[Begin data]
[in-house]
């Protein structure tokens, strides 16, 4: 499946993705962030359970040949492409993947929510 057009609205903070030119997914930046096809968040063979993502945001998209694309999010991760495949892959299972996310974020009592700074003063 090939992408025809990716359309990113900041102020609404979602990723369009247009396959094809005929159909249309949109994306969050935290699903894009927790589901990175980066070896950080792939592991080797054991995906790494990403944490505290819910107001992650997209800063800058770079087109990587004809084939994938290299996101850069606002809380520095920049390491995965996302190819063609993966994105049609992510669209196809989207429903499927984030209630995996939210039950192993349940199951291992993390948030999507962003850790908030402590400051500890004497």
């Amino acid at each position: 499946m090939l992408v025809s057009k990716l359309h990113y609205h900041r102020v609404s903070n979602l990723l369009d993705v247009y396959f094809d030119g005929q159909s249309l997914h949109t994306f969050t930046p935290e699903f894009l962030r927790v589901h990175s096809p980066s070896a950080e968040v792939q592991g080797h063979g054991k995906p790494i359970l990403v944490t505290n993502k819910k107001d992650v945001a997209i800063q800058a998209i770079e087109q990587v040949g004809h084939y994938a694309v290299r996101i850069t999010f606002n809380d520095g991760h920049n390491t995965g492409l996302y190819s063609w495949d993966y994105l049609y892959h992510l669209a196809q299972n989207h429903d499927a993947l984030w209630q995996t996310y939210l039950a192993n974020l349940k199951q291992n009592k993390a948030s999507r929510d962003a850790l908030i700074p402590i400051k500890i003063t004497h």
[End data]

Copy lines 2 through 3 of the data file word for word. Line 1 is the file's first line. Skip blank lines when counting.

């Protein structure tokens, strides 16, 4: 499946993705962030359970040949492409993947929510 057009609205903070030119997914930046096809968040063979993502945001998209694309999010991760495949892959299972996310974020009592700074003063 090939992408025809990716359309990113900041102020609404979602990723369009247009396959094809005929159909249309949109994306969050935290699903894009927790589901990175980066070896950080792939592991080797054991995906790494990403944490505290819910107001992650997209800063800058770079087109990587004809084939994938290299996101850069606002809380520095920049390491995965996302190819063609993966994105049609992510669209196809989207429903499927984030209630995996939210039950192993349940199951291992993390948030999507962003850790908030402590400051500890004497």
């Amino acid at each position: 499946m090939l992408v025809s057009k990716l359309h990113y609205h900041r102020v609404s903070n979602l990723l369009d993705v247009y396959f094809d030119g005929q159909s249309l997914h949109t994306f969050t930046p935290e699903f894009l962030r927790v589901h990175s096809p980066s070896a950080e968040v792939q592991g080797h063979g054991k995906p790494i359970l990403v944490t505290n993502k819910k107001d992650v945001a997209i800063q800058a998209i770079e087109q990587v040949g004809h084939y994938a694309v290299r996101i850069t999010f606002n809380d520095g991760h920049n390491t995965g492409l996302y190819s063609w495949d993966y994105l049609y892959h992510l669209a196809q299972n989207h429903d499927a993947l984030w209630q995996t996310y939210l039950a192993n974020l349940k199951q291992n009592k993390a948030s999507r929510d962003a850790l908030i700074p402590i400051k500890i003063t004497h």